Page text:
1911 Encyclopædia Britannica/Melfi
MELFI, a city and episcopal see of Basilicata, Italy, in the province of Potenza, 30 m. by rail N. of the town of that name. Melfi is picturesquely situated on the lower slopes of Monte Vulture, 1591 ft. above sea-level. Pop. (1901), 14,547. The castle was originally erected by Robert Guiscard, but as it now stands it is mainly the work of the Doria family, who have possessed it since the time of Charles V.; and the noble cathedral which was founded in 1153 by Robert's son and successor, Roger, has had a modern restoration (though it retains its campaniles) in consequence of the earthquake of 1851, when the town was ruined, over one thousand of the 'inhabitants perishing. It is the centre of an agricultural district which produces oil and wine. In the town hall is a fine Roman sarcophagus found 6 m. W. of Venosa.
Melfi does not seem to occupy an ancient site, and its ori in is uncertain. By the Normans it was made the capital of Apuia in 1041, and fortified. The council held by Nicholas I. in 1059, that of Urban II. in 1089, the rebellion against Roger in 1133 and the subsequent punishment, the plunder of the town by Barbarossa in 1167, the attack by Richard, count of Acerra in 1190, and the parliament of 1223, in which Frederick II. established the constitution of the kingdom of Naples, form the principal points of interest in the annals of Melfi. In 1348 Joanna l. of Naples bestowed the city on Niccolo Acciajuoli; but it was shortly 'afterwards captured, after a six months' siege, by the king of Hungary, who transferred it to Conrad the Wolf. In 1392 Goffredo Marzano was made count of Melfi; but Joanna II. granted the lordship to the Caracciolo family, and they retained it for one hundred and seven years till the time of Charles V. An obstinate resistance was offered by the city to Lautrec de Foix in 1528; and his entrance within its walls was followed by the massacre, it is said, of 18,000 of its citizens.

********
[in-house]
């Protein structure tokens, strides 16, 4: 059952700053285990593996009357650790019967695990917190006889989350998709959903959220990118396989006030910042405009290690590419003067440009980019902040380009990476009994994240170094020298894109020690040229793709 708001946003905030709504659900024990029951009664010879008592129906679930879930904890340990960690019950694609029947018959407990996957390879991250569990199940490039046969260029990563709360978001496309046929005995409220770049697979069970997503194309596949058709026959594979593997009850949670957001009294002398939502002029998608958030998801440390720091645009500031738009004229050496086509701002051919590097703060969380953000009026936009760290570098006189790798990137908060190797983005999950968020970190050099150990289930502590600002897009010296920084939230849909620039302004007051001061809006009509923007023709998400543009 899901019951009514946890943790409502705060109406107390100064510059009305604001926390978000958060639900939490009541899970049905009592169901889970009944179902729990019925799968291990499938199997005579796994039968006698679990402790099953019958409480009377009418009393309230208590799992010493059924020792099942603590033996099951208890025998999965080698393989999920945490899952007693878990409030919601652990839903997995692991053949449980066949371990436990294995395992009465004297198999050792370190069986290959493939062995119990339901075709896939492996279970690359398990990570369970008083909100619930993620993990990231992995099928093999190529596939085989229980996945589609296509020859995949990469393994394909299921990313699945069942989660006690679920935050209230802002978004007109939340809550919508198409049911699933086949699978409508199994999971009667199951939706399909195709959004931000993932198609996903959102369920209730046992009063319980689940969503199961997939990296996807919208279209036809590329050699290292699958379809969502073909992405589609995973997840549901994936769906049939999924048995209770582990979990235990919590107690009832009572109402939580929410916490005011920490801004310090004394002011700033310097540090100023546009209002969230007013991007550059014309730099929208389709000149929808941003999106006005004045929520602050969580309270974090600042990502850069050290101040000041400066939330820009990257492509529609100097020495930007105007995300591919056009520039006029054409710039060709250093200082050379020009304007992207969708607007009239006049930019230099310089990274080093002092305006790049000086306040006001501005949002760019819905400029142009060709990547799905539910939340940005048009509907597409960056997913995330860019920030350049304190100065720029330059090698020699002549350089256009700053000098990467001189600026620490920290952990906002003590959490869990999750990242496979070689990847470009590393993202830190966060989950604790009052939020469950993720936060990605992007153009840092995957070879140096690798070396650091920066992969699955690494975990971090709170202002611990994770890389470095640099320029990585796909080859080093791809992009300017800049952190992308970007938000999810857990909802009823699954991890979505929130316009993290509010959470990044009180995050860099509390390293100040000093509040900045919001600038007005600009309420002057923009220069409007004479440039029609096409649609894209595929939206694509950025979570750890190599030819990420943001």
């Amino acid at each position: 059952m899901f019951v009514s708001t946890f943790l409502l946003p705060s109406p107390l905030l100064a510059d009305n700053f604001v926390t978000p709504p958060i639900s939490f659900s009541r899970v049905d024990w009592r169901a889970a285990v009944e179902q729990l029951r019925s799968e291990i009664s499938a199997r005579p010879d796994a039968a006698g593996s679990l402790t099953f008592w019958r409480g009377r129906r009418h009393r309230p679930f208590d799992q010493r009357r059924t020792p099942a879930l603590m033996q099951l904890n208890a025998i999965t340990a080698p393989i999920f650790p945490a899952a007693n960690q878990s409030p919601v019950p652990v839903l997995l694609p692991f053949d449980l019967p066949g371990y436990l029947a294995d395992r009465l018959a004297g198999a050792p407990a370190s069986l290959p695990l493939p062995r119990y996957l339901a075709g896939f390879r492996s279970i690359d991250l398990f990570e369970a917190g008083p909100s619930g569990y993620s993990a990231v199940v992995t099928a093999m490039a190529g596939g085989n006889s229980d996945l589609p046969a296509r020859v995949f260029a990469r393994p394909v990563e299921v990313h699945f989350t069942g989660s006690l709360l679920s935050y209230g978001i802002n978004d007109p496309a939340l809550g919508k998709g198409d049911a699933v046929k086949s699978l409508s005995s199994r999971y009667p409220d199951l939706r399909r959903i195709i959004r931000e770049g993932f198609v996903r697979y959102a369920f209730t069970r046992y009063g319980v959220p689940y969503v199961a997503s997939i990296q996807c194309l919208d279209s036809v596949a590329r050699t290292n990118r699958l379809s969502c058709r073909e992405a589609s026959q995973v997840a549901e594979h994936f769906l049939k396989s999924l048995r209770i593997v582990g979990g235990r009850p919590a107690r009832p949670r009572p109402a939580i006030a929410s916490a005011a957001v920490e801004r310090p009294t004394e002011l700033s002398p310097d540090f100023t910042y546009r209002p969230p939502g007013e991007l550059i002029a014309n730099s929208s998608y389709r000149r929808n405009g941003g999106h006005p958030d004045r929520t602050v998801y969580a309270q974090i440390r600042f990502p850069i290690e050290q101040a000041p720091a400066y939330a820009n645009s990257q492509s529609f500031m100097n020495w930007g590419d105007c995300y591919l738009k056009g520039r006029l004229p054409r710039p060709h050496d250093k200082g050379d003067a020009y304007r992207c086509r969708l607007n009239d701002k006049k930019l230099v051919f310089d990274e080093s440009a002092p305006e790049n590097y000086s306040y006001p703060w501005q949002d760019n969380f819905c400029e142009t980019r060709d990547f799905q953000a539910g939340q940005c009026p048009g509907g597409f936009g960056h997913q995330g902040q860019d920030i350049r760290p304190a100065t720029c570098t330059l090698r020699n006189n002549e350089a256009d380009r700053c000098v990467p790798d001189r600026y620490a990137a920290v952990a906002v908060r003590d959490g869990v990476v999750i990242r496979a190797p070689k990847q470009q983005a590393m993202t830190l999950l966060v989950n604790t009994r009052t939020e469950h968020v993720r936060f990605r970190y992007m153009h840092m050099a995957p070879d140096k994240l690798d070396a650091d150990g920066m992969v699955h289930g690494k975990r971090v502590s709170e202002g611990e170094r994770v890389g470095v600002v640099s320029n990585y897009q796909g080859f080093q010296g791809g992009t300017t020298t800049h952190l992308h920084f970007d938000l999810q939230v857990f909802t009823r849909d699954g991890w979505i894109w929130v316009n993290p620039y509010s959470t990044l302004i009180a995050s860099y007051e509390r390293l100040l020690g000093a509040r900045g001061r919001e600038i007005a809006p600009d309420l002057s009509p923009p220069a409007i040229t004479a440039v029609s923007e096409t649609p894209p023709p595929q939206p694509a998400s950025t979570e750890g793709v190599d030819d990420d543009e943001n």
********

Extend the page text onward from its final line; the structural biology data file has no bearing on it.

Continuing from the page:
See G. de Lorenzo, Venosa e la regione del Vulture (Bergamo, 1906).